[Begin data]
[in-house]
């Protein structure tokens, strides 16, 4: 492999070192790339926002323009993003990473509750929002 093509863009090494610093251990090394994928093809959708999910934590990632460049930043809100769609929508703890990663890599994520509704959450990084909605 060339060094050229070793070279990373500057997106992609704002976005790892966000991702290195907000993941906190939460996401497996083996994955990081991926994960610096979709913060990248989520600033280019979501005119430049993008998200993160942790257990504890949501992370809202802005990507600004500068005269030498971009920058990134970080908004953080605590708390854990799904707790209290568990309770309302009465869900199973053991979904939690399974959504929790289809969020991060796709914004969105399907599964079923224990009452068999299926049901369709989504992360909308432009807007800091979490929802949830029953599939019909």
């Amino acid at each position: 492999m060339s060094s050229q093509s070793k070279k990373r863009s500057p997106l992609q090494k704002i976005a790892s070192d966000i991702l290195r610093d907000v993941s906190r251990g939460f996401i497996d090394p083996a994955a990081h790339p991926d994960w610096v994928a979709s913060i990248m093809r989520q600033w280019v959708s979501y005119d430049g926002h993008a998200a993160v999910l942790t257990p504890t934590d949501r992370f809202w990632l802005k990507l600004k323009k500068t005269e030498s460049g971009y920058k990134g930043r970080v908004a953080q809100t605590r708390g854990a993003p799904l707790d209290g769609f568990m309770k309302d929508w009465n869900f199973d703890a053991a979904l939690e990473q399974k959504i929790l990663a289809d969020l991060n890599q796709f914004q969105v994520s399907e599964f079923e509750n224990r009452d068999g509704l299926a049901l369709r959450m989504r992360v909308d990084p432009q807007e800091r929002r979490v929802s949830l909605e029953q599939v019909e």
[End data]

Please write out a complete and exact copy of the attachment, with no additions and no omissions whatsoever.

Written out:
[in-house]
């Protein structure tokens, strides 16, 4: 492999070192790339926002323009993003990473509750929002 093509863009090494610093251990090394994928093809959708999910934590990632460049930043809100769609929508703890990663890599994520509704959450990084909605 060339060094050229070793070279990373500057997106992609704002976005790892966000991702290195907000993941906190939460996401497996083996994955990081991926994960610096979709913060990248989520600033280019979501005119430049993008998200993160942790257990504890949501992370809202802005990507600004500068005269030498971009920058990134970080908004953080605590708390854990799904707790209290568990309770309302009465869900199973053991979904939690399974959504929790289809969020991060796709914004969105399907599964079923224990009452068999299926049901369709989504992360909308432009807007800091979490929802949830029953599939019909």
């Amino acid at each position: 492999m060339s060094s050229q093509s070793k070279k990373r863009s500057p997106l992609q090494k704002i976005a790892s070192d966000i991702l290195r610093d907000v993941s906190r251990g939460f996401i497996d090394p083996a994955a990081h790339p991926d994960w610096v994928a979709s913060i990248m093809r989520q600033w280019v959708s979501y005119d430049g926002h993008a998200a993160v999910l942790t257990p504890t934590d949501r992370f809202w990632l802005k990507l600004k323009k500068t005269e030498s460049g971009y920058k990134g930043r970080v908004a953080q809100t605590r708390g854990a993003p799904l707790d209290g769609f568990m309770k309302d929508w009465n869900f199973d703890a053991a979904l939690e990473q399974k959504i929790l990663a289809d969020l991060n890599q796709f914004q969105v994520s399907e599964f079923e509750n224990r009452d068999g509704l299926a049901l369709r959450m989504r992360v909308d990084p432009q807007e800091r929002r979490v929802s949830l909605e029953q599939v019909e």